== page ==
Rethink rubber to cut compaction, spare crops
As more farmers realize a positive cost benefit to owning a self-propelled sprayer, there’s a growing trend to outfit those machines with two sets of tires.
"It was quite a play, but it was well worth it," says Mark Brown, who grows corn, soybeans and cotton on 6,000 acres in Lake Providence, La. He sprays weekly, totaling 30,000 to 35,000 acres over the course of a year.
"For years, I’ve been grieving over the ruts and the inability to go," Brown says. But with an upgrade to his RoGator 884—a $13,000 set of flotation tires, a 100' boom and an 800-gal. tank—he spends more time spraying and cuts compaction by 75%. Nine months out of the year, he runs 20.8"-wide tires, saving his 14.9" tires for August through October, when he sprays insecticide on soybeans and cotton.
Using multiple tire sizes for a single self-propelled sprayer is a growing trend to reduce compaction and spare crops. What’s more, it can give operators more time in the field under a variety of soil conditions.
"I would say it’s contagious," says Kevin Marshall, vice president of sales and marketing at Hagie Manufacturing. In general, farmers begin the year using a flotation tire for preplanting and pre-emergence spraying. They then have to decide which rim height makes sense. For example, Hagie offers rim heights of 38", 46" and 54".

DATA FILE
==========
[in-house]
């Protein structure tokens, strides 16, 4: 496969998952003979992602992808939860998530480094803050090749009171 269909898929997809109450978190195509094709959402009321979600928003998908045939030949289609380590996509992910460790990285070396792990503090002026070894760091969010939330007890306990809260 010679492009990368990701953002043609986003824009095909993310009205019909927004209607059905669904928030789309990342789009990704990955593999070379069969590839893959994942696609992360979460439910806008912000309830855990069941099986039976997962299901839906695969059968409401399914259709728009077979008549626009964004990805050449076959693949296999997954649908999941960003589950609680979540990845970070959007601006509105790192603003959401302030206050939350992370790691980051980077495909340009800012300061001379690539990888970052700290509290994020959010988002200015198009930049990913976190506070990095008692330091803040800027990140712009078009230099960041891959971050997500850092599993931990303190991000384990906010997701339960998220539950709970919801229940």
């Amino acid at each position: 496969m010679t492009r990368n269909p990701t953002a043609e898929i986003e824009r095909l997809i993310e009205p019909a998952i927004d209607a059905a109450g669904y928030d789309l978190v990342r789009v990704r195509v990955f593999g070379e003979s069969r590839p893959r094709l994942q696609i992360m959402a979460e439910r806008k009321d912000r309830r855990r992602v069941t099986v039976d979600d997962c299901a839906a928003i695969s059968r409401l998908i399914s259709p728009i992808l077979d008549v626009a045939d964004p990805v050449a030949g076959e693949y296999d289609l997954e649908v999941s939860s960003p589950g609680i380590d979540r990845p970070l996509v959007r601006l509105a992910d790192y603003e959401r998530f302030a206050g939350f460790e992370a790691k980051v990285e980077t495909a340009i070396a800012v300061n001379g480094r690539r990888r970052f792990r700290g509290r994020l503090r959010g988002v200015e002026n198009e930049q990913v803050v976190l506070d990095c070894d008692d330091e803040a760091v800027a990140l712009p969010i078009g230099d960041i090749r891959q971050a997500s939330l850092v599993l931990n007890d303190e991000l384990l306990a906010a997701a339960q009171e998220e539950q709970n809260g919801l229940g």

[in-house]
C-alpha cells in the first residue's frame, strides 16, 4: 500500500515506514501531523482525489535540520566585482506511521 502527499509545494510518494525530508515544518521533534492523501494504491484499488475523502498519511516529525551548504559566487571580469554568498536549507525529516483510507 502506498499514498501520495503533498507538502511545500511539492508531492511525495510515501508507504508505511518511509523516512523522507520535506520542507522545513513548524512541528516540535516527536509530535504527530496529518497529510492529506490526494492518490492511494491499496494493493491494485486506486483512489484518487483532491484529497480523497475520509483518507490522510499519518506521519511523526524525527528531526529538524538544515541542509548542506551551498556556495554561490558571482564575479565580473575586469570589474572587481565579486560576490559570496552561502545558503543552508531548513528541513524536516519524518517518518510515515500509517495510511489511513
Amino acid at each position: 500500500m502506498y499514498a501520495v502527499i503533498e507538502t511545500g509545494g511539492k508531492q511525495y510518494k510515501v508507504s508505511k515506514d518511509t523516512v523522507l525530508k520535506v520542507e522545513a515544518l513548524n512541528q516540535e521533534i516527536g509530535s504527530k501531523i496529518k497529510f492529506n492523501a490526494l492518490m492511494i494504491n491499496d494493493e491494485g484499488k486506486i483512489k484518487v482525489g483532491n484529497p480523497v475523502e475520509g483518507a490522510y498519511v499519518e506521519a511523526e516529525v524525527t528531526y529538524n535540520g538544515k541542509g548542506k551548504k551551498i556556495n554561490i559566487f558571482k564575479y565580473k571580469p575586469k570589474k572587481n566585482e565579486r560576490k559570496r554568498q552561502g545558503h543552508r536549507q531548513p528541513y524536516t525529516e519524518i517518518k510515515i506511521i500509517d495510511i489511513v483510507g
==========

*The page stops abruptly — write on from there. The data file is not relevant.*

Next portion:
Lighter ride. Comfort comes into play as well, says Jake Hatley, Pacific Northwest regional director for Equipment Technologies. One benefit of wider sprayer tires is fewer deep ruts to bounce over. Farmers in Hatley’s region are sticking with wider sprayer tires for about 80% of the year, he says, because they see crops bounce back even if they are run over, thanks to the low pounds per square inch.
Kevin Wagner bought his first selfpropelled Apache sprayer in 2006. He’s since tried multiple tire types on his 5,000-plus acres of small grains and edible beans on the Idaho-Washington border. In the fall, he began trying out a set of flotation tires.
"I think the flotation tire is going to be a better system, and it’s going to take less horsepower to run," Wagner says. Row-crop tires for sprayers are usually 14.9" wide, says James Crouch, Michelin’s North America farm segment marketing manager. Flotation tires are 20.4" to 35.4" wide. Farmers should choose tires based on factors such as field size and row width.
Application type appears to be a key factor for people ordering tires, says John Lipscomb, AGCO business development specialist. Between 75% and 80% of AGCO dry sprayers are sold with both flotation and row-crop tires. About 25% of all AGCO application equipment is ordered with both flotation tires and row-crop tires.
In December, Brown traded the sprayer he’s used for three seasons for a RoGator 900—but he wasn’t about to do it without two sets of tires. "It’s now part of the price of an efficient sprayer," he says.
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